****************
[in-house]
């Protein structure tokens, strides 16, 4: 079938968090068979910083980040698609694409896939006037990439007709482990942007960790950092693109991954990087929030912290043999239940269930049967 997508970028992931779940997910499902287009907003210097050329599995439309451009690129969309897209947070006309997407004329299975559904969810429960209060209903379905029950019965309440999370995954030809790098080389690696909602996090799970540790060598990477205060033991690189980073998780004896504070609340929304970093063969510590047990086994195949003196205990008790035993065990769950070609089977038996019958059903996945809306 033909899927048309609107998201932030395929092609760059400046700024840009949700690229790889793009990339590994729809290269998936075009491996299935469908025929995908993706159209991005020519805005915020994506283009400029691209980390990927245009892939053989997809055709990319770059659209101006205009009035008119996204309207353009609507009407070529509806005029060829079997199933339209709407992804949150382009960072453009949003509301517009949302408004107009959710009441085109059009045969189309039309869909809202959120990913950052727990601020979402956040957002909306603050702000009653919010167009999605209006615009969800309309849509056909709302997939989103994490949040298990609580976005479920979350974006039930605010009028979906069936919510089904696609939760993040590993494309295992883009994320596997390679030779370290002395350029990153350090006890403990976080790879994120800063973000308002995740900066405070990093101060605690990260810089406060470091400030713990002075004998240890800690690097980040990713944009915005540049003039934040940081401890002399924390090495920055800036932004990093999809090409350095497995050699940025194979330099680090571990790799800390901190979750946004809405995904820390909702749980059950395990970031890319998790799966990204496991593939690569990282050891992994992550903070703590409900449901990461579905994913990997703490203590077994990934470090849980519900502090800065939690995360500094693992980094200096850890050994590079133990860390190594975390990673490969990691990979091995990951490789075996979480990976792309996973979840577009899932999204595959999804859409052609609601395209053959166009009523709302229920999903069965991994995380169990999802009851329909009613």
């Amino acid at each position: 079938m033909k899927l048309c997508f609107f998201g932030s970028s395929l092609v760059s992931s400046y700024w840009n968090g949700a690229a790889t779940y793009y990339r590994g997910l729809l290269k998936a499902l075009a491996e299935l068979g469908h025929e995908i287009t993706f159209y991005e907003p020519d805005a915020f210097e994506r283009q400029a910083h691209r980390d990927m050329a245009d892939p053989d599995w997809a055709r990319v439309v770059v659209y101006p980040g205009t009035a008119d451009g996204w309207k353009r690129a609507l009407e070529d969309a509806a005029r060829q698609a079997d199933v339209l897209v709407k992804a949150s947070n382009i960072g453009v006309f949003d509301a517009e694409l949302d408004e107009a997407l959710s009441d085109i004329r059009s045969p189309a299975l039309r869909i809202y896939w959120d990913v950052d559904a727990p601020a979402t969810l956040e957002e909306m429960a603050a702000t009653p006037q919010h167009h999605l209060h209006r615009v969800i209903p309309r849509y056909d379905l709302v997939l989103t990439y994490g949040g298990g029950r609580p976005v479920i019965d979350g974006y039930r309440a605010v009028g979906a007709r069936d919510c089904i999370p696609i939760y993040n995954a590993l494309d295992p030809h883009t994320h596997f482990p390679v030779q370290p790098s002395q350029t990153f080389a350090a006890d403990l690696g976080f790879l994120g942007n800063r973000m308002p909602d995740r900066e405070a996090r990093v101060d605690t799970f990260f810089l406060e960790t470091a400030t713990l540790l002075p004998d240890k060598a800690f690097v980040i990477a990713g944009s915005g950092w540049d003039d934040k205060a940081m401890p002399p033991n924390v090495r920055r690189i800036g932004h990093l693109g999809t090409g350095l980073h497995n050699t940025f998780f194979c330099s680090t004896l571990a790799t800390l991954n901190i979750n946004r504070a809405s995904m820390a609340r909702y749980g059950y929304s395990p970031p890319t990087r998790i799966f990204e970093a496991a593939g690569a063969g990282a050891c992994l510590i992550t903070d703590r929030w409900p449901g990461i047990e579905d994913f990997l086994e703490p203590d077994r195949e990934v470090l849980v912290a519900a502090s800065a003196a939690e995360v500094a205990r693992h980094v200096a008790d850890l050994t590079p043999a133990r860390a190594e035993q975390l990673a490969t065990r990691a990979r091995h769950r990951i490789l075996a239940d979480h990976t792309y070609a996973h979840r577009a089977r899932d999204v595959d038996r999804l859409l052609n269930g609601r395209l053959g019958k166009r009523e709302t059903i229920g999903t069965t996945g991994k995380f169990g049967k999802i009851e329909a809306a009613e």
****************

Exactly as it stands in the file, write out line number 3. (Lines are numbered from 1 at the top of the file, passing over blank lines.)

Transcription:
């Amino acid at each position: 079938m033909k899927l048309c997508f609107f998201g932030s970028s395929l092609v760059s992931s400046y700024w840009n968090g949700a690229a790889t779940y793009y990339r590994g997910l729809l290269k998936a499902l075009a491996e299935l068979g469908h025929e995908i287009t993706f159209y991005e907003p020519d805005a915020f210097e994506r283009q400029a910083h691209r980390d990927m050329a245009d892939p053989d599995w997809a055709r990319v439309v770059v659209y101006p980040g205009t009035a008119d451009g996204w309207k353009r690129a609507l009407e070529d969309a509806a005029r060829q698609a079997d199933v339209l897209v709407k992804a949150s947070n382009i960072g453009v006309f949003d509301a517009e694409l949302d408004e107009a997407l959710s009441d085109i004329r059009s045969p189309a299975l039309r869909i809202y896939w959120d990913v950052d559904a727990p601020a979402t969810l956040e957002e909306m429960a603050a702000t009653p006037q919010h167009h999605l209060h209006r615009v969800i209903p309309r849509y056909d379905l709302v997939l989103t990439y994490g949040g298990g029950r609580p976005v479920i019965d979350g974006y039930r309440a605010v009028g979906a007709r069936d919510c089904i999370p696609i939760y993040n995954a590993l494309d295992p030809h883009t994320h596997f482990p390679v030779q370290p790098s002395q350029t990153f080389a350090a006890d403990l690696g976080f790879l994120g942007n800063r973000m308002p909602d995740r900066e405070a996090r990093v101060d605690t799970f990260f810089l406060e960790t470091a400030t713990l540790l002075p004998d240890k060598a800690f690097v980040i990477a990713g944009s915005g950092w540049d003039d934040k205060a940081m401890p002399p033991n924390v090495r920055r690189i800036g932004h990093l693109g999809t090409g350095l980073h497995n050699t940025f998780f194979c330099s680090t004896l571990a790799t800390l991954n901190i979750n946004r504070a809405s995904m820390a609340r909702y749980g059950y929304s395990p970031p890319t990087r998790i799966f990204e970093a496991a593939g690569a063969g990282a050891c992994l510590i992550t903070d703590r929030w409900p449901g990461i047990e579905d994913f990997l086994e703490p203590d077994r195949e990934v470090l849980v912290a519900a502090s800065a003196a939690e995360v500094a205990r693992h980094v200096a008790d850890l050994t590079p043999a133990r860390a190594e035993q975390l990673a490969t065990r990691a990979r091995h769950r990951i490789l075996a239940d979480h990976t792309y070609a996973h979840r577009a089977r899932d999204v595959d038996r999804l859409l052609n269930g609601r395209l053959g019958k166009r009523e709302t059903i229920g999903t069965t996945g991994k995380f169990g049967k999802i009851e329909a809306a009613e």